Article 42 of the United Nations Convention on the Rights of the Child:
State Parties undertake to make the principles and provisions of the Convention widely known, by appropriate and active means, to adults and children alike.

Australia ratified the United Nations Convention on the Rights of the Child in December 1990, and joins with other nations in recognising that children are both vulnerable and dependent on adults, and to ensure they are provided for and protected in their lives.  Signing the Convention signals a commitment to act in children's best interest.  As a signatory to the Convention, Australia also commits to valuing children as competent, curious and creative people with a right to participate in all aspects of life - especially to play, learn, grow and contribute to the world at large.

What can you do?


Read and learn more about children's rights and responsibilities.

The Convention on the Rights of the Child

The Convention on the Rights of the Child and Young Children

This book provides arguments, examples of work at all levels and analysis to contribute to the discussions that are needed to elevate the Convention of the Rights of the Child to its rightful place in early childhood programming as a key strategy in realising the aspirations of the Convention.

A Guide to General Comment 7: Implementing Children's Rights in Early Childhood

The UN Convention on The Rights of the Child applies to all children under 18 – but its implementation poses practical challenges when it comes to young children. This book is a guide to implementing rights in early childhood.

The Right to Play

A collection of short summaries of theory, research and policy issues that can inform the implementation of article 31 of the UN Convention on the Rights of the Child.

Listen to Children: 2011 Child Rights NGO Report

This report was developed following consultations with over 750 children and young people and over 100 organisations and subject matter experts, as well as liaison with the Australian Federal Government and the Australian Human Rights Commission.


Look through a wide range of resources to find materials that you can use to talk to children about their rights.

A multimedia presentation of the Convention of the Rights of the Child illustrated with Magnum photographs and voiced by Children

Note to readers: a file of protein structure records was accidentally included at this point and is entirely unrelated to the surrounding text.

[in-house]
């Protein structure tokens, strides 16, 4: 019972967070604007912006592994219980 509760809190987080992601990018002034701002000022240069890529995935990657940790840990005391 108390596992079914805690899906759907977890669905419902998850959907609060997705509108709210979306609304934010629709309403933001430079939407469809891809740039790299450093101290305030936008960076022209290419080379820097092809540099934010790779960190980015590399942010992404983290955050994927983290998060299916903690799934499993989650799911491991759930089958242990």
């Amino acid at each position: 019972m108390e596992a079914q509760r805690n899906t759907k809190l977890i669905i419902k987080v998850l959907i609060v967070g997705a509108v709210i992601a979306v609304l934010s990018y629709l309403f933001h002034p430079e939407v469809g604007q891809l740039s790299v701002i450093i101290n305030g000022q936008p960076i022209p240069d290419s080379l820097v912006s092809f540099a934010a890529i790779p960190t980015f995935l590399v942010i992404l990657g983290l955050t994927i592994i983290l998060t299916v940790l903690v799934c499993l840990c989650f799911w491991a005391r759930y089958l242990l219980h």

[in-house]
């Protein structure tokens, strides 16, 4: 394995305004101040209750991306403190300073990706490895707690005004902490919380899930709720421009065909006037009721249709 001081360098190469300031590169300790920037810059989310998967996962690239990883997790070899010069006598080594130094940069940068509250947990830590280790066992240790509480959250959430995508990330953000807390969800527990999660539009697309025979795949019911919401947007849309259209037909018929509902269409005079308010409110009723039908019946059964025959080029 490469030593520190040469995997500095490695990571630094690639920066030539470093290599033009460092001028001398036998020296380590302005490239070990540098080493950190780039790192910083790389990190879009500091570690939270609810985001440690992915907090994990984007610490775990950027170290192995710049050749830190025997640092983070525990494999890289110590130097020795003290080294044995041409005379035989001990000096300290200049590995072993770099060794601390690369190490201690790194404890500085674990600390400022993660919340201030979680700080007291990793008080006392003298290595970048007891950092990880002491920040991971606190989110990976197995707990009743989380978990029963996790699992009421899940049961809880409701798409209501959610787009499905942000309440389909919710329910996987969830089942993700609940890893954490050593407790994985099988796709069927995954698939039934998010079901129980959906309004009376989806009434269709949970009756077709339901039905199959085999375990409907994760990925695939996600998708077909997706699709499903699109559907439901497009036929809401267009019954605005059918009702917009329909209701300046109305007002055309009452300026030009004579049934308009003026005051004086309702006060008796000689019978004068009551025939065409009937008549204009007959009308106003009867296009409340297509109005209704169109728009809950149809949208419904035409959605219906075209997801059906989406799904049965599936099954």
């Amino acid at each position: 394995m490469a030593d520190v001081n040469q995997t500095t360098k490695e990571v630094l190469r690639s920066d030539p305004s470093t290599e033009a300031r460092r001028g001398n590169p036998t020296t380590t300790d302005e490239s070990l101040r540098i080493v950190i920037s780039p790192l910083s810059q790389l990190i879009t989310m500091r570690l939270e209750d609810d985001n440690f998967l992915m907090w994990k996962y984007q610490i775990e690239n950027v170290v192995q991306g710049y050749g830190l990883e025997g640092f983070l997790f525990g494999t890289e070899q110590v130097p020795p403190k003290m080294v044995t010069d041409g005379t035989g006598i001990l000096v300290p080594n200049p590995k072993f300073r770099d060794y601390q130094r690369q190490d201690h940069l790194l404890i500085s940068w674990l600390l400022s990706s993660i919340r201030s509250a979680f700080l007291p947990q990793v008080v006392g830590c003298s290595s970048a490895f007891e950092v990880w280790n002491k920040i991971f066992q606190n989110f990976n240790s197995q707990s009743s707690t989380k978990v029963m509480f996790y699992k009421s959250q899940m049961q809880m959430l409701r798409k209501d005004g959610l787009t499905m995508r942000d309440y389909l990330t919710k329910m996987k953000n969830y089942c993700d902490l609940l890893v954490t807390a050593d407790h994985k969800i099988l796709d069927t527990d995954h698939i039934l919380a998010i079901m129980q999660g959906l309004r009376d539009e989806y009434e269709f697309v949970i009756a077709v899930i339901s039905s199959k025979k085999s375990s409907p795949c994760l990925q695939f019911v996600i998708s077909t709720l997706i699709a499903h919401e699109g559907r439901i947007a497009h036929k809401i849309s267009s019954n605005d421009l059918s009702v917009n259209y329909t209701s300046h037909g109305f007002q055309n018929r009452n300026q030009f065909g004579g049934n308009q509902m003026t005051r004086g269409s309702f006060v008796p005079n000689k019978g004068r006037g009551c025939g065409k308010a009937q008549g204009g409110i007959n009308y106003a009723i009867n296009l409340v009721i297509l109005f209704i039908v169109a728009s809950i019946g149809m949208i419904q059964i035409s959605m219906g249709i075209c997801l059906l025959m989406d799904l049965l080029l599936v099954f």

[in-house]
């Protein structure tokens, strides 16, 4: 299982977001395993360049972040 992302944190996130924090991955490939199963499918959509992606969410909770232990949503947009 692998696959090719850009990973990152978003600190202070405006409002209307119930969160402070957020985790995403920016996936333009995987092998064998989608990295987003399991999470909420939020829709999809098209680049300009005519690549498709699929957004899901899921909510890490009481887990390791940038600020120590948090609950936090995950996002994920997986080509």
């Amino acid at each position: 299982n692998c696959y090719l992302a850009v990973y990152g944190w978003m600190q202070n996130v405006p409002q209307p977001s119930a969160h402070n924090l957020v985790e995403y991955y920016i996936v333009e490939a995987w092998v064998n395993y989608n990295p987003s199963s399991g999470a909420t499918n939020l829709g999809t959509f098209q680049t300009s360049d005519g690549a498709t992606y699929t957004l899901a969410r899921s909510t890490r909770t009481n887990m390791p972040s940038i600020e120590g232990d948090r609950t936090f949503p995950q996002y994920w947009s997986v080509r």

Unicef and Save the Children have a range of resources on Children's Rights.  Watch Unicef TV or listen to Unicef Radio. Share Children have Rights cartoons with your children.



Talk to children about their rights, their experiences of their rights, and the rights and experiences of children all over the world. Ensure that children know their rights and recognise their responsibilities in realising these rights for others.

Encourage them to talk together

Voices of Youth: A worldwide network of youth activists and global citizens


Create a drawing or artwork about children's rights. Article 31 recognises children's right to participate in artistic and cultural life. Provide time for children to respond visually to the Convention and support children's rights to have their views heard by providing space for these works to be seen.

Exhibition of Artwork by Ukrainian Children drawing their rights

"Early childhood educators guided by the Framework will reinforce in their daily practice the principles laid out in the United Nations Convention on the Rights of the Child (the convention). The Convention states that all children have the right to an education that lays a foundation for the rest of their lives, maximises their ability, and respects their family, cultural and other identities and languages. The Convention also recognises children's right to play and be active participants in all matters affecting their lives."

Belonging, being and becoming: the early years learning framework for Australia, 2009  (PDF 907.5 KB)

Produced by the Australian Government Department of Education, Employment and Workplace Relations for the Council of Australian Governments.

Children's Voices

Childrens Voices
An exhibition of drawings, paintings and linocuts made by children, expressing their own understanding and views of their human rights.
19 Oct - 19 Dec 2013
The Parlour, level 1, State Library

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